This setting disables the EXPN and VRFY SMTP commands, requires other sites to identify themselves before sending mail, and also limits access to the mail queue directory. As a side effect, it also disables DSN parameters because goaway includes noreceipts. If that is a problem for you, you can manually set up everything that goaway does, but exclude noreceipts. Note that the following line is split to fit the page:
 Actually goaway also includes needexpnhelo and needvrfyhelo, but these are superseded by noexpn and novrfy, respectively.
define(`confPRIVACY_FLAGS', `needmailhelo,noexpn,novrfy,noverb,authwarnings, restrictmailq,restrictqrun')
As a general rule, it is best to begin with tight security. This minimizes your risk from the beginning and allows you to cautiously ease restrictions at a comfortable rate. Beginning with loose restrictions can force you to tighten restrictions in a panic when it is least convenient to do so.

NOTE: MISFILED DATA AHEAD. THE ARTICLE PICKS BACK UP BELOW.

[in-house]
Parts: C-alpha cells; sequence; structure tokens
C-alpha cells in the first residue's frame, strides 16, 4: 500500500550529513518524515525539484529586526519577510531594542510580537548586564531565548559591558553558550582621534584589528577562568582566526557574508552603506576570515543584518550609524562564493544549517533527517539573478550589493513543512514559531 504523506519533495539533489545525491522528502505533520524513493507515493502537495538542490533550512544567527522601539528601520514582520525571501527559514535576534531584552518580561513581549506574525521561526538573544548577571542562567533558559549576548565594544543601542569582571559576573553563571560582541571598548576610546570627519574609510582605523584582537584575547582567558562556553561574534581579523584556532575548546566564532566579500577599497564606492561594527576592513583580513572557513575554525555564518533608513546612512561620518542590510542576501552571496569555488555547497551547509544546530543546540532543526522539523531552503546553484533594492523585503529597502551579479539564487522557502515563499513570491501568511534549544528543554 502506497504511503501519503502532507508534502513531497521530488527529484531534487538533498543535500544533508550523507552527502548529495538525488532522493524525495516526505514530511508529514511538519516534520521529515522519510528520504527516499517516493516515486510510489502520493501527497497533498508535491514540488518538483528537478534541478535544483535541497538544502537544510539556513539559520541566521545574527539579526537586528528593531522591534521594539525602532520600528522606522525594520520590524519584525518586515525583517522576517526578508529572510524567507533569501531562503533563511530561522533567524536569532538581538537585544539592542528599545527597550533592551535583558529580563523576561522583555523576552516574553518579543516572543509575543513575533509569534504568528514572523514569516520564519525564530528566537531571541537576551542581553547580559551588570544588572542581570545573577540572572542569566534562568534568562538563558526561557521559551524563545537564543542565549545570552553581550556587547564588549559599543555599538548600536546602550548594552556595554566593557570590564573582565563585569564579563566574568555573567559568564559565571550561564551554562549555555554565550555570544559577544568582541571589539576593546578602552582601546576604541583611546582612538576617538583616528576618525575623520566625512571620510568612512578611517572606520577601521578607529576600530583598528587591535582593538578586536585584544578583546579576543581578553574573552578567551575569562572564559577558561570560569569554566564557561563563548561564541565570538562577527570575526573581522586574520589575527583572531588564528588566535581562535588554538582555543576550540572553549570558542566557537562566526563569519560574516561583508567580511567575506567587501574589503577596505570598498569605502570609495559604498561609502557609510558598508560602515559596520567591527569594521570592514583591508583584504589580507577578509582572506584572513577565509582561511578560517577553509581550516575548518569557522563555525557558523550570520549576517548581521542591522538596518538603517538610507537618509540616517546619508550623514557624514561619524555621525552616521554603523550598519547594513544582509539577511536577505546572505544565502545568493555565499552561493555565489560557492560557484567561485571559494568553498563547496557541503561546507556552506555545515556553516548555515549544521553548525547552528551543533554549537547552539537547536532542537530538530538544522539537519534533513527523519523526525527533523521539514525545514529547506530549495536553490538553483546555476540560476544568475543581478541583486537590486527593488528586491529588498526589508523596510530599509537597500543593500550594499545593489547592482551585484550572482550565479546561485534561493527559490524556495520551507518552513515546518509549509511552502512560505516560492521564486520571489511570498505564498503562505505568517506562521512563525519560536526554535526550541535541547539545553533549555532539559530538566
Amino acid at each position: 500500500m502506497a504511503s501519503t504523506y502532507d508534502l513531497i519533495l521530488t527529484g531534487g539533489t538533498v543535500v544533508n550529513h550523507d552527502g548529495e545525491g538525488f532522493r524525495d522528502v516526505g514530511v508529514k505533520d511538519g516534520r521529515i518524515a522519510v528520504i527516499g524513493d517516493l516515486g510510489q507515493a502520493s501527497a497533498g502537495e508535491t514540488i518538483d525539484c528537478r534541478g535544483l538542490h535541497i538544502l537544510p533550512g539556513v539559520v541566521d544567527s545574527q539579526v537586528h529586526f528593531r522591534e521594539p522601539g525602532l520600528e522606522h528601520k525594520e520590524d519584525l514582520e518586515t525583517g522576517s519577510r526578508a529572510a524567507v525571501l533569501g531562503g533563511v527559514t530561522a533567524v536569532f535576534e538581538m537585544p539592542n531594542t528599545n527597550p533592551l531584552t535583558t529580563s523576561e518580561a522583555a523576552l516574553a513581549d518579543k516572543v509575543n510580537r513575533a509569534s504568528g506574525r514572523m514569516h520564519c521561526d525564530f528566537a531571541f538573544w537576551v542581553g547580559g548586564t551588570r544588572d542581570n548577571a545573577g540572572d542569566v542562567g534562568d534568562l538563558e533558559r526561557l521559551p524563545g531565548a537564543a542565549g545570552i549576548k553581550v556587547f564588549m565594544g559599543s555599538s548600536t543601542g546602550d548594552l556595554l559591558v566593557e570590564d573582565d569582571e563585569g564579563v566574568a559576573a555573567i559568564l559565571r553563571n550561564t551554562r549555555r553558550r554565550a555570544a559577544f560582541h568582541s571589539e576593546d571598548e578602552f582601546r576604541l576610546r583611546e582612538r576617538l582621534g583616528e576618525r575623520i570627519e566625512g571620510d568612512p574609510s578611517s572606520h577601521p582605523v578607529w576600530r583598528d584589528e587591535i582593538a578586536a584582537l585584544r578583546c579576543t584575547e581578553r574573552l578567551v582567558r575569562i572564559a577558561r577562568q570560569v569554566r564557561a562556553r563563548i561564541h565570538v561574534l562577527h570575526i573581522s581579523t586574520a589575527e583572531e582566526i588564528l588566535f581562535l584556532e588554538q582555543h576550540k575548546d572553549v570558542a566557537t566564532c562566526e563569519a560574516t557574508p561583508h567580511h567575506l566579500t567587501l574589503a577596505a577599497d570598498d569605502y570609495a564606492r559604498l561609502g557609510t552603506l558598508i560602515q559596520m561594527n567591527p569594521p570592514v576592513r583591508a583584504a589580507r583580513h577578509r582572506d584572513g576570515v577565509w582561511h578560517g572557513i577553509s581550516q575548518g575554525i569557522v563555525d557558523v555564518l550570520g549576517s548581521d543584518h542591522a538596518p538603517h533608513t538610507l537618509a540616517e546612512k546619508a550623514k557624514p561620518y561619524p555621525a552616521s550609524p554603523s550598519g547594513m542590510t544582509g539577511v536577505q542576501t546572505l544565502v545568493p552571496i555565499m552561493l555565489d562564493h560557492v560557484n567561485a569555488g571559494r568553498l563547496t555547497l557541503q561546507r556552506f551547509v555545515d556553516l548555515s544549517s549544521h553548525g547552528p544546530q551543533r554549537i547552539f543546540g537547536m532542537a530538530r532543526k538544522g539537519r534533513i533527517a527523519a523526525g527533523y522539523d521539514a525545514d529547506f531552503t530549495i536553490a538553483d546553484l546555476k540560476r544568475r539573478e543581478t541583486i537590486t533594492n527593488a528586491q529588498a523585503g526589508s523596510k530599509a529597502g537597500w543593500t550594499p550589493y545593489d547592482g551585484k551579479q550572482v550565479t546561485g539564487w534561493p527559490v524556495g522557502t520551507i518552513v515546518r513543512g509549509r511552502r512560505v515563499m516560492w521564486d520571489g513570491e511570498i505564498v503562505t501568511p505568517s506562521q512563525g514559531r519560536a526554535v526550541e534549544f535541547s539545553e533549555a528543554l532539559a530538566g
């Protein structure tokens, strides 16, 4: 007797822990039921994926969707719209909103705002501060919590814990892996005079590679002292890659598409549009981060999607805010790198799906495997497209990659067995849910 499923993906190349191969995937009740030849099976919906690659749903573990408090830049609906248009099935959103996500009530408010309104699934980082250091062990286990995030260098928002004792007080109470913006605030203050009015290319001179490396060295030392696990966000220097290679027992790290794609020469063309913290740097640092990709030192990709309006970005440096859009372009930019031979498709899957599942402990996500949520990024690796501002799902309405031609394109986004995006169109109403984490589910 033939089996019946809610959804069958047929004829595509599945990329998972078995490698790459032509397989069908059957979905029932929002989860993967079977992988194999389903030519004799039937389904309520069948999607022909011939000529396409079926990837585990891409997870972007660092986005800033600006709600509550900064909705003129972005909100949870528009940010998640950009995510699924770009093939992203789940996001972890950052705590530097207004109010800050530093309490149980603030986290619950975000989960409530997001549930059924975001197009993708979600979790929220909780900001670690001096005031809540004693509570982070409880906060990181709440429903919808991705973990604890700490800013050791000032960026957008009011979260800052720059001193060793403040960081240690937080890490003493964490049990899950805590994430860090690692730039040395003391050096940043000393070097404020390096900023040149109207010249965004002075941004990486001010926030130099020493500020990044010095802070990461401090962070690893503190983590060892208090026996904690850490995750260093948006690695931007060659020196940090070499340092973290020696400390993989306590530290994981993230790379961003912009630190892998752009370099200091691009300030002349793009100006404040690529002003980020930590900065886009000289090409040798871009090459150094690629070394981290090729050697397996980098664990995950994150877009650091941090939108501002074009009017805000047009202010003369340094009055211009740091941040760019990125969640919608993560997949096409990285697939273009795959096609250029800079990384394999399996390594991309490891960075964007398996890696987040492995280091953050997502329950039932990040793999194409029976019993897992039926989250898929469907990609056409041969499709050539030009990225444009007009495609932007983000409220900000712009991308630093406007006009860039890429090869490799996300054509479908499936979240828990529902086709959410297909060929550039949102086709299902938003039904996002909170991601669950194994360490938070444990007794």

Beginning with V8.7 sendmail, the SafeFileEnvironment option (SafeFileEnvironment) determines how delivery will be made to files. Ordinarily, sendmail will deliver to anything, provided that it has permission to do so (Section 12.2.2). It can, for example, deliver by appending to ordinary files or by writing to a device such as /dev/log.
If the SafeFileEnvironment option is declared, sendmail will deliver only to ordinary files. This improves security by preventing anyone from scribbling over sensitive things, such as directories and devices. (Beginning with V8.8 sendmail, it is still OK to write to /dev/null even though this option is set.)
The SafeFileEnvironment option can also be used to define a directory under which all files that will be appended to must exist. This might inconvenience some users but will generally improve the security of your site. We recommend: